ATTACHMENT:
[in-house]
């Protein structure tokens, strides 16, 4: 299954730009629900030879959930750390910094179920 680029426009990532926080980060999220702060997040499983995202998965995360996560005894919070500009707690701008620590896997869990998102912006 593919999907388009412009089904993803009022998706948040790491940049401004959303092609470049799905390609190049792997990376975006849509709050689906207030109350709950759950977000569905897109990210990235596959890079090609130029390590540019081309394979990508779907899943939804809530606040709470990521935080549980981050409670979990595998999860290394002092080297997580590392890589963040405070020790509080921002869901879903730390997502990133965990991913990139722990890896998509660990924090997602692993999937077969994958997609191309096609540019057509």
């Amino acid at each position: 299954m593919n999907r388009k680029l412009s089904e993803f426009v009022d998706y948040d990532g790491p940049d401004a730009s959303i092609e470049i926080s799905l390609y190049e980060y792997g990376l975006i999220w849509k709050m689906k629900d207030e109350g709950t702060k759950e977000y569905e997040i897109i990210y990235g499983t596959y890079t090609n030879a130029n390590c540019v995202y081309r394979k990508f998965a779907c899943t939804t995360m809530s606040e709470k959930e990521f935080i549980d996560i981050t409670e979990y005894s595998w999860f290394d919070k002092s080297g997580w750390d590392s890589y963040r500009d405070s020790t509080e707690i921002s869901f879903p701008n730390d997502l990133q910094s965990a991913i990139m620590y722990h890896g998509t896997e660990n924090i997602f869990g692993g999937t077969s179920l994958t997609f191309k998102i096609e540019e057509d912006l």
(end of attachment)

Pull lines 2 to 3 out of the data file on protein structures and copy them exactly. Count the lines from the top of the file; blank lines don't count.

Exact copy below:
């Protein structure tokens, strides 16, 4: 299954730009629900030879959930750390910094179920 680029426009990532926080980060999220702060997040499983995202998965995360996560005894919070500009707690701008620590896997869990998102912006 593919999907388009412009089904993803009022998706948040790491940049401004959303092609470049799905390609190049792997990376975006849509709050689906207030109350709950759950977000569905897109990210990235596959890079090609130029390590540019081309394979990508779907899943939804809530606040709470990521935080549980981050409670979990595998999860290394002092080297997580590392890589963040405070020790509080921002869901879903730390997502990133965990991913990139722990890896998509660990924090997602692993999937077969994958997609191309096609540019057509």
């Amino acid at each position: 299954m593919n999907r388009k680029l412009s089904e993803f426009v009022d998706y948040d990532g790491p940049d401004a730009s959303i092609e470049i926080s799905l390609y190049e980060y792997g990376l975006i999220w849509k709050m689906k629900d207030e109350g709950t702060k759950e977000y569905e997040i897109i990210y990235g499983t596959y890079t090609n030879a130029n390590c540019v995202y081309r394979k990508f998965a779907c899943t939804t995360m809530s606040e709470k959930e990521f935080i549980d996560i981050t409670e979990y005894s595998w999860f290394d919070k002092s080297g997580w750390d590392s890589y963040r500009d405070s020790t509080e707690i921002s869901f879903p701008n730390d997502l990133q910094s965990a991913i990139m620590y722990h890896g998509t896997e660990n924090i997602f869990g692993g999937t077969s179920l994958t997609f191309k998102i096609e540019e057509d912006l």